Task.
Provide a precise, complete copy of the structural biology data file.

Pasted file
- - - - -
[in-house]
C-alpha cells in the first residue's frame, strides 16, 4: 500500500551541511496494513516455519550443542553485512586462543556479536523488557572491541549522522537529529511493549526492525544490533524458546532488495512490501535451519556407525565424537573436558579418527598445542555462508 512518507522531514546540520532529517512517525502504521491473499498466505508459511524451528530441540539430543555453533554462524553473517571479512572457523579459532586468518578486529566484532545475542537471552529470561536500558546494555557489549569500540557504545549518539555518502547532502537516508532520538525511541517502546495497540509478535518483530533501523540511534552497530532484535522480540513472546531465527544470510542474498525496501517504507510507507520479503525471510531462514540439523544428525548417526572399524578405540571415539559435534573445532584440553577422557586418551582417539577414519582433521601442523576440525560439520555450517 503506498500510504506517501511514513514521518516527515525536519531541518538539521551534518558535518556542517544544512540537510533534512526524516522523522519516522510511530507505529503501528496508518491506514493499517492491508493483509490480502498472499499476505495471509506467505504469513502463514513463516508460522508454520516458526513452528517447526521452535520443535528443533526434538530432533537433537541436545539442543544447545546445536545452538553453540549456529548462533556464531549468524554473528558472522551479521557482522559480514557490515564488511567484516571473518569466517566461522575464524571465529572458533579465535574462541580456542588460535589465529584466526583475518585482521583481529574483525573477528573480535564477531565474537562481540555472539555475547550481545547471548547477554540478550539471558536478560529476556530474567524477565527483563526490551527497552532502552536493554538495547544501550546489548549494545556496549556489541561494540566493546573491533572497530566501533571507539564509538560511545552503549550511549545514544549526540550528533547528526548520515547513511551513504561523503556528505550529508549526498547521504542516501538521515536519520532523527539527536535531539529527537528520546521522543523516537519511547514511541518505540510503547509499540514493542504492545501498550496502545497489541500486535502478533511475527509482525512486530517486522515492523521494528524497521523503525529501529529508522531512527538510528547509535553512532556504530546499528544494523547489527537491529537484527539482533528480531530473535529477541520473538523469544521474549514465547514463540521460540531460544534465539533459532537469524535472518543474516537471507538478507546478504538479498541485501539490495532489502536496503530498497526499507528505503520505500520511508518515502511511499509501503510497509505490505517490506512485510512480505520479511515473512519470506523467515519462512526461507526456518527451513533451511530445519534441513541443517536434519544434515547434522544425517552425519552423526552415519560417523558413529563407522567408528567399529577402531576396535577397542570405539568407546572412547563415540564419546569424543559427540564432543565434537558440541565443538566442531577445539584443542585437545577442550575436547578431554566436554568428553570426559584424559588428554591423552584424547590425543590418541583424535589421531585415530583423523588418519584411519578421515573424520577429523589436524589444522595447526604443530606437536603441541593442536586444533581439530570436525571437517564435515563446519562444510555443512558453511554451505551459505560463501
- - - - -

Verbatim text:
[in-house]
C-alpha cells in the first residue's frame, strides 16, 4: 500500500551541511496494513516455519550443542553485512586462543556479536523488557572491541549522522537529529511493549526492525544490533524458546532488495512490501535451519556407525565424537573436558579418527598445542555462508 512518507522531514546540520532529517512517525502504521491473499498466505508459511524451528530441540539430543555453533554462524553473517571479512572457523579459532586468518578486529566484532545475542537471552529470561536500558546494555557489549569500540557504545549518539555518502547532502537516508532520538525511541517502546495497540509478535518483530533501523540511534552497530532484535522480540513472546531465527544470510542474498525496501517504507510507507520479503525471510531462514540439523544428525548417526572399524578405540571415539559435534573445532584440553577422557586418551582417539577414519582433521601442523576440525560439520555450517 503506498500510504506517501511514513514521518516527515525536519531541518538539521551534518558535518556542517544544512540537510533534512526524516522523522519516522510511530507505529503501528496508518491506514493499517492491508493483509490480502498472499499476505495471509506467505504469513502463514513463516508460522508454520516458526513452528517447526521452535520443535528443533526434538530432533537433537541436545539442543544447545546445536545452538553453540549456529548462533556464531549468524554473528558472522551479521557482522559480514557490515564488511567484516571473518569466517566461522575464524571465529572458533579465535574462541580456542588460535589465529584466526583475518585482521583481529574483525573477528573480535564477531565474537562481540555472539555475547550481545547471548547477554540478550539471558536478560529476556530474567524477565527483563526490551527497552532502552536493554538495547544501550546489548549494545556496549556489541561494540566493546573491533572497530566501533571507539564509538560511545552503549550511549545514544549526540550528533547528526548520515547513511551513504561523503556528505550529508549526498547521504542516501538521515536519520532523527539527536535531539529527537528520546521522543523516537519511547514511541518505540510503547509499540514493542504492545501498550496502545497489541500486535502478533511475527509482525512486530517486522515492523521494528524497521523503525529501529529508522531512527538510528547509535553512532556504530546499528544494523547489527537491529537484527539482533528480531530473535529477541520473538523469544521474549514465547514463540521460540531460544534465539533459532537469524535472518543474516537471507538478507546478504538479498541485501539490495532489502536496503530498497526499507528505503520505500520511508518515502511511499509501503510497509505490505517490506512485510512480505520479511515473512519470506523467515519462512526461507526456518527451513533451511530445519534441513541443517536434519544434515547434522544425517552425519552423526552415519560417523558413529563407522567408528567399529577402531576396535577397542570405539568407546572412547563415540564419546569424543559427540564432543565434537558440541565443538566442531577445539584443542585437545577442550575436547578431554566436554568428553570426559584424559588428554591423552584424547590425543590418541583424535589421531585415530583423523588418519584411519578421515573424520577429523589436524589444522595447526604443530606437536603441541593442536586444533581439530570436525571437517564435515563446519562444510555443512558453511554451505551459505560463501